It’s a double-edged sword. On the one hand, it’s irritating (to myself and surely to others) becoming my own mouthpiece again and again. It’s bad enough I’m trying to generate energy for this blog and for Flickr photos and whatever else — suddenly I’m like, “Now you buy my shit!” And, for better or for worse it feels all the more salacious because I’m asking for your filthy wonderful lucre. On the other hand, shit doggity-damn, it works. Whenever I tweeted (which usually resulted in a number of retweets from followers, which was awesome and deserves a bucket of thanks), I got a spike in sales. I mean, a visible, sudden spike. So, it sucks being a whore, but being a whore also works.

The Amazon Sales Ranking Is Still Determined By A Crazy Robot

I’m sure there’s some kind of logic or sanity in there somewhere, in much the same way SkyNet had a “plan” when it nuked all of mankind and invented Terminators. But my mushy human brain just doesn’t understand it. Sometimes a leap in sales would register — other times a leap in sales would hamper the ranking. Beware Amazon’s crazy ranking robot. Best to ignore it because, uhhh, it’s gone insane.

What If You Stop Looking At E-Books As Individual Items?

If I have seven I Dream Of Jeannie-themed buttplugs, and they cost me $10 a pop and I sell ’em at $20, then I make $10 a pop. If I reduce my costs, I may sell more, but once they’re gone, they’re gone — I cannot sell anymore, and my sales potential is squandered. (Or something — let me remind you that I am a writer with middling math and/or business skills.)

The same cannot be said of e-books. My audience is theoretically limitless. Each e-book sold does not represent an e-book lost out of my inventory. I’m selling the equivalent of an imaginary friend.

Let’s look at my overall sales in the past month, right? I made around $5 – $15 a day in sales every day, earning $2 or so on each sale. Fine. Easy enough.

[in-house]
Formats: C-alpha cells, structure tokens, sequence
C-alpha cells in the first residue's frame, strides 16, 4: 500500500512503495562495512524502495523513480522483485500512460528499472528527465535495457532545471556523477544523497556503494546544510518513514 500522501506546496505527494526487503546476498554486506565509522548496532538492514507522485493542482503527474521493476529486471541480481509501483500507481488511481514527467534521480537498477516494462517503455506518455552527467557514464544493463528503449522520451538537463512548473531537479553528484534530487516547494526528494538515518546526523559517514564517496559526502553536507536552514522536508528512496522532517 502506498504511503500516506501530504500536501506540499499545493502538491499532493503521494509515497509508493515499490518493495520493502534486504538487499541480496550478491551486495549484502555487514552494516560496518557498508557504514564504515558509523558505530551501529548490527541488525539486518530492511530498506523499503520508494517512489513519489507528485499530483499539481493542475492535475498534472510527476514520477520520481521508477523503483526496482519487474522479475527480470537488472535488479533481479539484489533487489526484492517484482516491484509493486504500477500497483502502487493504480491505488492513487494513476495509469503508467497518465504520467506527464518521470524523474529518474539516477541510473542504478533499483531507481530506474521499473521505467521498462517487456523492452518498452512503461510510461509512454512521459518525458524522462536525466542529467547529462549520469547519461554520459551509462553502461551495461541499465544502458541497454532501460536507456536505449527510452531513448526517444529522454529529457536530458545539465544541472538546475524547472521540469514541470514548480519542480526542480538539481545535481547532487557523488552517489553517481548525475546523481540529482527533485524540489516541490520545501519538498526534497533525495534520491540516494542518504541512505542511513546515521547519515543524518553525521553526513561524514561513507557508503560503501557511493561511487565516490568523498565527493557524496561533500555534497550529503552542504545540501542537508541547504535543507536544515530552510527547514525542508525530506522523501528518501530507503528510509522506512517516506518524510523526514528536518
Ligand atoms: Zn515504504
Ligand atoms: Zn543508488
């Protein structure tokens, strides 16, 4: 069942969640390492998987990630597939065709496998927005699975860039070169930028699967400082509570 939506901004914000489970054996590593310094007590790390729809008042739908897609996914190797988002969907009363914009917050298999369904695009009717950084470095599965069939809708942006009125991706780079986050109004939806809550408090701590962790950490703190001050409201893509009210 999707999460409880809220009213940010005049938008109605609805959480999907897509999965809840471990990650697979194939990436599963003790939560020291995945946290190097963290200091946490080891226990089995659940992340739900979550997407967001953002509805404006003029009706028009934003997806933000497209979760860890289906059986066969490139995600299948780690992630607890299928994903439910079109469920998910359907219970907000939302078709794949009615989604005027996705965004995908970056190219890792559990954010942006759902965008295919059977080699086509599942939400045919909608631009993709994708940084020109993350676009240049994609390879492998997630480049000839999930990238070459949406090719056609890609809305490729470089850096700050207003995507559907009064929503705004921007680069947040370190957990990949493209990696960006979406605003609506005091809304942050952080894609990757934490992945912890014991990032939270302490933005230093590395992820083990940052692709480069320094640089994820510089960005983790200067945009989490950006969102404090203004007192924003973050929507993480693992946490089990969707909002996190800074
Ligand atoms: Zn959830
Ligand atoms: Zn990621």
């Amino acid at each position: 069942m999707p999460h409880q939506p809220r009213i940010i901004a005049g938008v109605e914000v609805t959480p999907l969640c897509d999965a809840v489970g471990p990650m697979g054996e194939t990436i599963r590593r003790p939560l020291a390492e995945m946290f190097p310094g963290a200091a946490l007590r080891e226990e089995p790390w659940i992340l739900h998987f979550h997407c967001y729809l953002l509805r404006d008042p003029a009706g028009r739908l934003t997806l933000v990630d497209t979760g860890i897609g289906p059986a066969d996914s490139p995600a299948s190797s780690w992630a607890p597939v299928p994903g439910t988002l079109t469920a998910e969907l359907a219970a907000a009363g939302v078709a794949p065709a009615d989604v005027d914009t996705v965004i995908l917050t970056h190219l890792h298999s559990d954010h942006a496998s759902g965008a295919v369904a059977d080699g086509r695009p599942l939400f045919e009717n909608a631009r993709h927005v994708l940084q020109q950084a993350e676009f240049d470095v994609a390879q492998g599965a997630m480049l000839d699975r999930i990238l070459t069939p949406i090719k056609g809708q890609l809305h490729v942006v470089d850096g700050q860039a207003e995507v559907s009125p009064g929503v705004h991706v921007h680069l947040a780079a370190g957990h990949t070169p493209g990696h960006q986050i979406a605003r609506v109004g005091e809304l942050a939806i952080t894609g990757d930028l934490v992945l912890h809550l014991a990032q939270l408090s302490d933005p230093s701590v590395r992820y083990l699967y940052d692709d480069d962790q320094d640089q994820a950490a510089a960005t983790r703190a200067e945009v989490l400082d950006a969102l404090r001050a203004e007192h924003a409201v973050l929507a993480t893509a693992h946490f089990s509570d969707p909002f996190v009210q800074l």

When I started the V-Day sale, on the first day I earned almost $30, and on subsequent days went back to the $5-15 range. I sold a lot more “copies,” but (for the most part) made the same amount of money.

If you stop looking at each sale as a lost e-book and instead look at the collective sales, the $0.99 is easier to swallow. I’m increasing my readership and, frankly, still making the same money. Now, again, in what I will crassly refer to as Normal Business Practices, that ain’t great — “increased consumer base” should translate to “bigger money.” Here, it doesn’t, but I’m also not losing anything, really. I don’t have overhead costs, I don’t have inventory, I don’t have a dwindling supply.

Forgive me if this makes no sense — I’m merely saying that if you look at e-book sales as a collective process with rewards that go beyond the individual sale, then a reduced price feels more valuable.

On The Other Hand

A buck is still too damn cheap for the book. For any book, really.

It’s why I don’t know if I’d recommend that price consistently. Feels like a good sale price. Besides, you start at ninety-nine cents, you can never incentivize by reducing the price temporarily or permanently.

Then again, what the fuck do I know?

The Apple Eats Amazon Kerfuffle

I don’t have much to say right now about the “Apple Shanks The Kindle App In The Prison Shower” situation, because Tobias Buckell says them for me. Go there and read his wisdom.

Only thing I will say: if you’re planning on self-publishing, may be either a good time to hurry up and do it or sit back and wait for the two giant Godzilla monsters to fight it the fuck out.